Microstructural Characterization of Solid Oxide Fuel Cell Anodes Operating on Hydrocarbon Fuels

Thursday, 5 October 2017: 09:00
National Harbor 7 (Gaylord National Resort and Convention Center)
I. Robinson (Maryland Energy Innovation Institute), M. H. Abdul Jabbar (University of Maryland), Y. L. Huang, and E. D. Wachsman (Maryland Energy Innovation Institute)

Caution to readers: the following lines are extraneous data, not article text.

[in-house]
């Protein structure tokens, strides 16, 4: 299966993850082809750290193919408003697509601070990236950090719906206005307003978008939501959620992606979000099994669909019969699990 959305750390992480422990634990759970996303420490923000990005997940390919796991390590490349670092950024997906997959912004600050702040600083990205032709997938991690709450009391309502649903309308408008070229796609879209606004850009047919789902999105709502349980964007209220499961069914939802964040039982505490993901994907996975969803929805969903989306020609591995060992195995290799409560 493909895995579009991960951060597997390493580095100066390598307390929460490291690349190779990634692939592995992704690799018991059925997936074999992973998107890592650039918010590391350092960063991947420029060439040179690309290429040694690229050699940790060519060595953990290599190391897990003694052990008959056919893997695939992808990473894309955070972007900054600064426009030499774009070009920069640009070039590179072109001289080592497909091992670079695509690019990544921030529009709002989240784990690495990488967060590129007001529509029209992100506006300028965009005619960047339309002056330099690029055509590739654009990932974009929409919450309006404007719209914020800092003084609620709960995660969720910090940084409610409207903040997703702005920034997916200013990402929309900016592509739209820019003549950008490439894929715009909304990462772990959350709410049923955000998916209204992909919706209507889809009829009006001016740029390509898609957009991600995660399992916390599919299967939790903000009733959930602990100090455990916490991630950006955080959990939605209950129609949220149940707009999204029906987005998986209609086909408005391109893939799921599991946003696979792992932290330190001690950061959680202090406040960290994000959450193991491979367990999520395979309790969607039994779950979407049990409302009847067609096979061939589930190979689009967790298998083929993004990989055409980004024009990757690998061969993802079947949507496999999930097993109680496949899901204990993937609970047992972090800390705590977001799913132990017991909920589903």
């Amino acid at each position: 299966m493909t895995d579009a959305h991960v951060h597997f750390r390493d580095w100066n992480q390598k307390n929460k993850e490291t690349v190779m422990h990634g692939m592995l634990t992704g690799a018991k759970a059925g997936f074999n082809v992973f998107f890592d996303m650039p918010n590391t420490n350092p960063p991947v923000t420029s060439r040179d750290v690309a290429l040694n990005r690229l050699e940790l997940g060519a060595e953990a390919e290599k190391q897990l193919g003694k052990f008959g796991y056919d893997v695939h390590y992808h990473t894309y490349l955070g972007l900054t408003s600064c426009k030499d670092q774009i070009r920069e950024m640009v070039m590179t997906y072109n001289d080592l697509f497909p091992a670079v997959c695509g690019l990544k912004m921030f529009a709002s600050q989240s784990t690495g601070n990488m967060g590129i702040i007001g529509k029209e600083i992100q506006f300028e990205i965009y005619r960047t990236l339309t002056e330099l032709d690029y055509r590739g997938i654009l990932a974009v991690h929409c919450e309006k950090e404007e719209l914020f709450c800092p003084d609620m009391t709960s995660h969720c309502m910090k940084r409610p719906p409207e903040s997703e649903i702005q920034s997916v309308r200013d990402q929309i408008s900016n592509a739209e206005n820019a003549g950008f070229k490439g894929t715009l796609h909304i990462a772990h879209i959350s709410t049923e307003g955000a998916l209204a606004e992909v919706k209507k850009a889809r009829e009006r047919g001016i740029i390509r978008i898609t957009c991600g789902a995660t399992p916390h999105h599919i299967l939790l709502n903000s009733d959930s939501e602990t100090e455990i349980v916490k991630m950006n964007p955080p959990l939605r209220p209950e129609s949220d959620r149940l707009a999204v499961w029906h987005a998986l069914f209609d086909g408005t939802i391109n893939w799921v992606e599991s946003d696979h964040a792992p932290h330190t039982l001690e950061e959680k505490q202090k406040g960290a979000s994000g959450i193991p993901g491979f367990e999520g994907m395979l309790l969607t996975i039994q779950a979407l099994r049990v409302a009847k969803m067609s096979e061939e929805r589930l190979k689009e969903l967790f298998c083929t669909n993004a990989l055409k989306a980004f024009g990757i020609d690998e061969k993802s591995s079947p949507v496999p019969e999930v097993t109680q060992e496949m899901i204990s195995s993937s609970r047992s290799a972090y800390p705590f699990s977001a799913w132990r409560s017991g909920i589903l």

Solid Oxide Fuel Cells (SOFCs) are an interesting energy conversion device due to their fuel flexibility feature and high fuel conversion efficiency. Reducing the performance losses associated with fuel electrode is critical, especially when SOFCs are operated on hydrocarbon fuels. The fuel electrode in an SOFC has typically been a cermet of Ni-YSZ whose degradation mechanisms have been thoroughly studied. Recently, the focus of SOFC research has shifted towards a lower operating temperature range (400-650 oC) to achieve reliability and cost competitiveness among other energy conversion technologies. The use of a Ni-GDC cermet anode allows SOFCs to operate on hydrocarbon fuels at lower temperatures compared to (>800 oC) for Ni-YSZ. However, Ni-based anodes have several challenges that have to be resolved for efficient operation of SOFCs. Evaluating the microstructural changes such as coarsening and carbon formation when exposed to hydrocarbon fuels is essential to understand the underlying degradation mechanism and to overcome the issues. This study focuses on a) evaluating the chemical compatibility of Ni-GDC cermet anode when exposed to harsh operating conditions and b) to propose a possible degradation mechanism at low temperature ranges by carefully examining the microstructural changes on samples that are aged in hydrocarbon containing fuels.